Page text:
The Earth and the Sun

  • Why does the Earth move in a circle around the Sun?
  • Why must 365 days pass between my birthday and my next birthday?
  • What is the solar system?

Moving around the Sun

Four months ago, in the middle of the year, the days were short. The nights were cold and the Sun was low in the middle of the day. We are in the fourth term now. The days are longer and the Sun is much higher in the middle of the day. Soon we will have summer. Then winter will come again. The seasons repeat every year We say that the seasons repeat in a cycle.

A cycle is when things happen the same way, again and again. For example, do you remember learning about the water cycle in Term 2 in Matter and Materials? This is a cycle. Water evaporates from the oceans, lakes and rivers and becomes water vapour. Then the water vapour condenses and becomes liquid water again.

Scientists explain why the seasons change in a cycle. They find that the Earth is moving around the Sun. Earth needs a year to go around the Sun once and come back to the same place. As the Earth moves around the Sun, we experience different seasons.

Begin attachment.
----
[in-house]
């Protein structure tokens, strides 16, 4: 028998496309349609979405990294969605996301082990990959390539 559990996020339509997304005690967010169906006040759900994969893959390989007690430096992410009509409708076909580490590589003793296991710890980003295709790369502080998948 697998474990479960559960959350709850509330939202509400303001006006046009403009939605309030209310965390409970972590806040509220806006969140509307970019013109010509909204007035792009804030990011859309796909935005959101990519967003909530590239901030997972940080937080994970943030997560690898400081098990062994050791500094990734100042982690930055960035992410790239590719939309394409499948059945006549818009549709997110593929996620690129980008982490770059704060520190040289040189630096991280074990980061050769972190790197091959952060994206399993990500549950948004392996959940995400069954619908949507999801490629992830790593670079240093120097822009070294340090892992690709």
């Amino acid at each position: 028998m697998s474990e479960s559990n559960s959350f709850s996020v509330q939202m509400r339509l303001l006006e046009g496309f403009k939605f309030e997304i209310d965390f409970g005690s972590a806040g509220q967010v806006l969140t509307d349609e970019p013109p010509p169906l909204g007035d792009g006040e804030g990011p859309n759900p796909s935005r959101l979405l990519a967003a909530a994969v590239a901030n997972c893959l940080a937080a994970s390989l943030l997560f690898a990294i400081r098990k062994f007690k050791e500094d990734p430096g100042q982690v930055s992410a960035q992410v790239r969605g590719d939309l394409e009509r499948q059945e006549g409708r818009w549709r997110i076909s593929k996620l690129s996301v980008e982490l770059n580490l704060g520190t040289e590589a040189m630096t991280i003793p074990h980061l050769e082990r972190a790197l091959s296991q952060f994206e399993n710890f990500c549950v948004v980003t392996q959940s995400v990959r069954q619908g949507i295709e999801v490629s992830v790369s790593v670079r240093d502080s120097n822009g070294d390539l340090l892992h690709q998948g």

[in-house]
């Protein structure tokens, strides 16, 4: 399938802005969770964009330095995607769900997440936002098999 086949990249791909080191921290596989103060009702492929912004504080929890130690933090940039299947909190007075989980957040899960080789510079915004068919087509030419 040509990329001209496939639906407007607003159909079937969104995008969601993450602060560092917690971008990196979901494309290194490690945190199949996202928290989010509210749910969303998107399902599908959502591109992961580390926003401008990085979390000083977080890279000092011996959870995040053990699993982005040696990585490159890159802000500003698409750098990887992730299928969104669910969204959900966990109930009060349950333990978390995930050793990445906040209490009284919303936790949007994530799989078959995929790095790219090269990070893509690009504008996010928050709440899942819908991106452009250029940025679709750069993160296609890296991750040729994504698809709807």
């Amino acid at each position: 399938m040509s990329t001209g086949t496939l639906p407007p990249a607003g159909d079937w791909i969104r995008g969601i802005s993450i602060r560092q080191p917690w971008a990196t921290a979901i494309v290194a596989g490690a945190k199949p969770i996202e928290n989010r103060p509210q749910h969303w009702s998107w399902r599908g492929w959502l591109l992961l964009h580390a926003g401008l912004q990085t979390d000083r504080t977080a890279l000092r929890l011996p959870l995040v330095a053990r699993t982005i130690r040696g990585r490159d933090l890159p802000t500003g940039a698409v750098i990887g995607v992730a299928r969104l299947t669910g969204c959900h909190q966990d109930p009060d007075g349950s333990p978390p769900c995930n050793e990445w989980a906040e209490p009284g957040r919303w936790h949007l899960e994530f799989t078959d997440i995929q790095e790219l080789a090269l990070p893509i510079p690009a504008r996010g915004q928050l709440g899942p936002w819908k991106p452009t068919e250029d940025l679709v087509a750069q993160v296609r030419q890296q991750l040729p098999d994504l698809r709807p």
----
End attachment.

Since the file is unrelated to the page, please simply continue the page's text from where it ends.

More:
When it is summer in South Africa…

…it is winter in England.

The learners do not have to know about the tilt of the Earth's axis. The axis is tilted at 23 ½ degrees from vertical. As a result, South Africa gets more sunshine when the Sun shines mostly on the southern hemisphere and less sunshine when the Sun shines mostly on the northern hemisphere. More sunshine means we have summer and less sunshine means we have winter.

Name the four seasons and place them in the correct order starting with summer.

summer, autumn, winter, spring

Make a model of the Earth moving around the Sun

This is a demonstration, using two learners at a time. One learner must run with the ball to get it moving in a circle. You need plenty of room; at least a clear 10 metre diameter circle. The long string helps to give learners the correct idea that the Earth's orbit is at a very great radius from the Sun. Plan this to happen at the start or end of a period, because the learners take time to move outside.